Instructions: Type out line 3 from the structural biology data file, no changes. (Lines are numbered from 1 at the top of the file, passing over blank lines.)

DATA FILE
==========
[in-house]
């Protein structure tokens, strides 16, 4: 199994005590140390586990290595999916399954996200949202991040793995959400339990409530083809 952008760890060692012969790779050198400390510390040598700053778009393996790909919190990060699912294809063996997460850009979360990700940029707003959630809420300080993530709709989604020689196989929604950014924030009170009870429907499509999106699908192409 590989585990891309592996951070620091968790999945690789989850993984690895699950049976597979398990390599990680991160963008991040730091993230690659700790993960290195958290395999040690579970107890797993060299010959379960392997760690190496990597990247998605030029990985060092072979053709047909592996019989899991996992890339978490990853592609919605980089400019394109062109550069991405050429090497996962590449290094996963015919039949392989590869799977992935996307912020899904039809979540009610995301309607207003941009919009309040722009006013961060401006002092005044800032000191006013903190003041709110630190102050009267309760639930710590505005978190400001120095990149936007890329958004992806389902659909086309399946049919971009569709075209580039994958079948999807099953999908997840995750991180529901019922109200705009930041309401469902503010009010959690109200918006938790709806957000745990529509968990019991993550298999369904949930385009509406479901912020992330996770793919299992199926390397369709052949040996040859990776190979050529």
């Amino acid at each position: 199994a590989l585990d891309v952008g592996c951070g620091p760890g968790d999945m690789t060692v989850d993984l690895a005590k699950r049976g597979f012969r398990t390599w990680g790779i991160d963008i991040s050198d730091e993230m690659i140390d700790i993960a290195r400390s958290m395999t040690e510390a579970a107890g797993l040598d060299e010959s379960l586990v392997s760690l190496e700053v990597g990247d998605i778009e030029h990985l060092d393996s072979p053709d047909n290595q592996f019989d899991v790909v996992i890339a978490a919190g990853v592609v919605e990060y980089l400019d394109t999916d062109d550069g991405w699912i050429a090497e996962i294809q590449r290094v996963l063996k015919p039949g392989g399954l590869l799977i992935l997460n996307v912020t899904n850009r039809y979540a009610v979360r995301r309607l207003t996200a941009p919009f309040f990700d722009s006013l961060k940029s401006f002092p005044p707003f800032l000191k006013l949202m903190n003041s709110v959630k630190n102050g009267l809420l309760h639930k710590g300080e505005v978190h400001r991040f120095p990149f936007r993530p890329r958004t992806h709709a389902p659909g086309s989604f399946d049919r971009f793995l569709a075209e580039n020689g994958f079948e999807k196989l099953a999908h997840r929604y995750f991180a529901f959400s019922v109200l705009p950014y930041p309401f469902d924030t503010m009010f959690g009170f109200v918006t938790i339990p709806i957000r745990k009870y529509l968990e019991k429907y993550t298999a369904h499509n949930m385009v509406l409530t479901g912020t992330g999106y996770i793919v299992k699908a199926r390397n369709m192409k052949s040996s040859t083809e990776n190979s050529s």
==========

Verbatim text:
């Amino acid at each position: 199994a590989l585990d891309v952008g592996c951070g620091p760890g968790d999945m690789t060692v989850d993984l690895a005590k699950r049976g597979f012969r398990t390599w990680g790779i991160d963008i991040s050198d730091e993230m690659i140390d700790i993960a290195r400390s958290m395999t040690e510390a579970a107890g797993l040598d060299e010959s379960l586990v392997s760690l190496e700053v990597g990247d998605i778009e030029h990985l060092d393996s072979p053709d047909n290595q592996f019989d899991v790909v996992i890339a978490a919190g990853v592609v919605e990060y980089l400019d394109t999916d062109d550069g991405w699912i050429a090497e996962i294809q590449r290094v996963l063996k015919p039949g392989g399954l590869l799977i992935l997460n996307v912020t899904n850009r039809y979540a009610v979360r995301r309607l207003t996200a941009p919009f309040f990700d722009s006013l961060k940029s401006f002092p005044p707003f800032l000191k006013l949202m903190n003041s709110v959630k630190n102050g009267l809420l309760h639930k710590g300080e505005v978190h400001r991040f120095p990149f936007r993530p890329r958004t992806h709709a389902p659909g086309s989604f399946d049919r971009f793995l569709a075209e580039n020689g994958f079948e999807k196989l099953a999908h997840r929604y995750f991180a529901f959400s019922v109200l705009p950014y930041p309401f469902d924030t503010m009010f959690g009170f109200v918006t938790i339990p709806i957000r745990k009870y529509l968990e019991k429907y993550t298999a369904h499509n949930m385009v509406l409530t479901g912020t992330g999106y996770i793919v299992k699908a199926r390397n369709m192409k052949s040996s040859t083809e990776n190979s050529s």